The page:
SOURCE FROM THIS ARTICLE IS FROM DL8ZAJ
History of Götting and Griem.
Tranceiver and amplifiers from the company Götting From the mid-1960s to the mid-1970s, the Götting and Griem company in Röddensen near Hanover manufactured excellent FM transceivers and amplifiers.
I also own one devices myself.
To the prehistory Hans-Heinrich Götting, DL3XW was originally a farmer but had learned the technical basics of high-frequency technology in self-study.
He had been a member of the DASD since 1940 and after the war and after founding the DARC, he was a member of the DARC OV Hannover H 13.
After founding the OV Lehrte H 32, he was a member until his death.
As an autodidact, he quickly became a leader in the then young 2 meter technology and, together with Hans Jürgen Griem DJ1SL, built the tranceivers and amplifiers described below.
At the beginning of the 1960s, the EAM built a 110 KV route across the fields of OM Götting. At that time, there was the opportunity to build a shack with antennas at a height of 20 meters on a high-voltage pylon sponsored by EAM.
Around the shack, which could be rotated on a bogie of a former flack gun, were 24 13-element Langyagis with a length of 6.3 m each.
The crossbar and thus the antennas could also be rotated in elevation.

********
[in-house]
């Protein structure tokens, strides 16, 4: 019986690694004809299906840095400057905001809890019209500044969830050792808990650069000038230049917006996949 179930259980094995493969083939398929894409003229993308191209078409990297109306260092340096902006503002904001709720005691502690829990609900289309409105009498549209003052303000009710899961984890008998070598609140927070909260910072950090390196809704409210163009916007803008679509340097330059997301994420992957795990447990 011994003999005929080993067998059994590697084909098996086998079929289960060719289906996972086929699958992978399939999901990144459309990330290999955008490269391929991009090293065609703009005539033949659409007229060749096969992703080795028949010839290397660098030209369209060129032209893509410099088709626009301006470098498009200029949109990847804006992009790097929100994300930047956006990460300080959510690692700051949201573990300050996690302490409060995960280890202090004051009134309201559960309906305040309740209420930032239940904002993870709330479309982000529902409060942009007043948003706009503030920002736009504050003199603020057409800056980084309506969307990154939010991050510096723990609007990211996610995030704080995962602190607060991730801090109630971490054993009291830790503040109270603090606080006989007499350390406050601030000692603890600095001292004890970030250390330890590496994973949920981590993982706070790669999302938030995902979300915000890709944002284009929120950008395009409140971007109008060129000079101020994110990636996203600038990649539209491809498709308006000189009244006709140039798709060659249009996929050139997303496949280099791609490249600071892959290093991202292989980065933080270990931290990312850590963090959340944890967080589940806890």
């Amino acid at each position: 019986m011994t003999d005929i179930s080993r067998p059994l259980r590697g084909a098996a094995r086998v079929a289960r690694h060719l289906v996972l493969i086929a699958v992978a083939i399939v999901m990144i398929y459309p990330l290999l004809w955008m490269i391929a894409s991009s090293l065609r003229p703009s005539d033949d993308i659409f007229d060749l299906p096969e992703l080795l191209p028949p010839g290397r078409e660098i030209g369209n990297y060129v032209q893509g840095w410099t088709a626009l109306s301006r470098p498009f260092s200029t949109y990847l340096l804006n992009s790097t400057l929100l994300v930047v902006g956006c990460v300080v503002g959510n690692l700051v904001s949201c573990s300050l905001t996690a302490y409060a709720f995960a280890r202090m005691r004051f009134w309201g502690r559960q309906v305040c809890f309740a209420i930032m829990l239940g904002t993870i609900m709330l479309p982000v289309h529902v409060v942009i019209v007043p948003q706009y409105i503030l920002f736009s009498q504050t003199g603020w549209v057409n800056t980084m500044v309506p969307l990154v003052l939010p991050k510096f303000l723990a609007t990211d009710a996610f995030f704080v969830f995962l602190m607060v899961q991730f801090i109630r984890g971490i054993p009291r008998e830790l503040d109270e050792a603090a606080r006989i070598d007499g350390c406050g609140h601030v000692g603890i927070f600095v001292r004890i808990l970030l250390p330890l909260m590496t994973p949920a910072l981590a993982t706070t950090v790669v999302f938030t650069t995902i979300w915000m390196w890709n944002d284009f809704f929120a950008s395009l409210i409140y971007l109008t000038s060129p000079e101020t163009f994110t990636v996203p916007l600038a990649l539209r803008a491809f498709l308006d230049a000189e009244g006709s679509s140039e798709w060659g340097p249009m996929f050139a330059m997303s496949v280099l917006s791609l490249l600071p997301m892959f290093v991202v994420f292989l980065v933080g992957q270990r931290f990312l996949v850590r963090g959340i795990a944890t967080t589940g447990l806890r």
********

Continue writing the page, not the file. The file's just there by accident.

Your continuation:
The first EME connection KL7 (Alaska) DL was achieved with this antenna.
The photo shows the antenna destroyed by a hurricane.
2 Meter Tranceiver
The first tranceiver in this series, the 2G70, came onto the market in the 1960s.
He was one of the first 2 meter transceivers that had a tunable transmitter and thus no longer required the usual calls on a quartz-controlled frequency.
Here is a block diagram of this tranceiver and a description of this tranceiver by Hans Jürgen Griem DJ1SL in the FM reports of those years: Article 2G 70
Also here is a description of this tranceiver by Hans Jürgen Griem DJ1SL in the FM reports of those years: Article 2G 70
Regarding the picture, it must be noted that the "TX" control to the left of the VFO tuning button is not standard, but comes from a modification.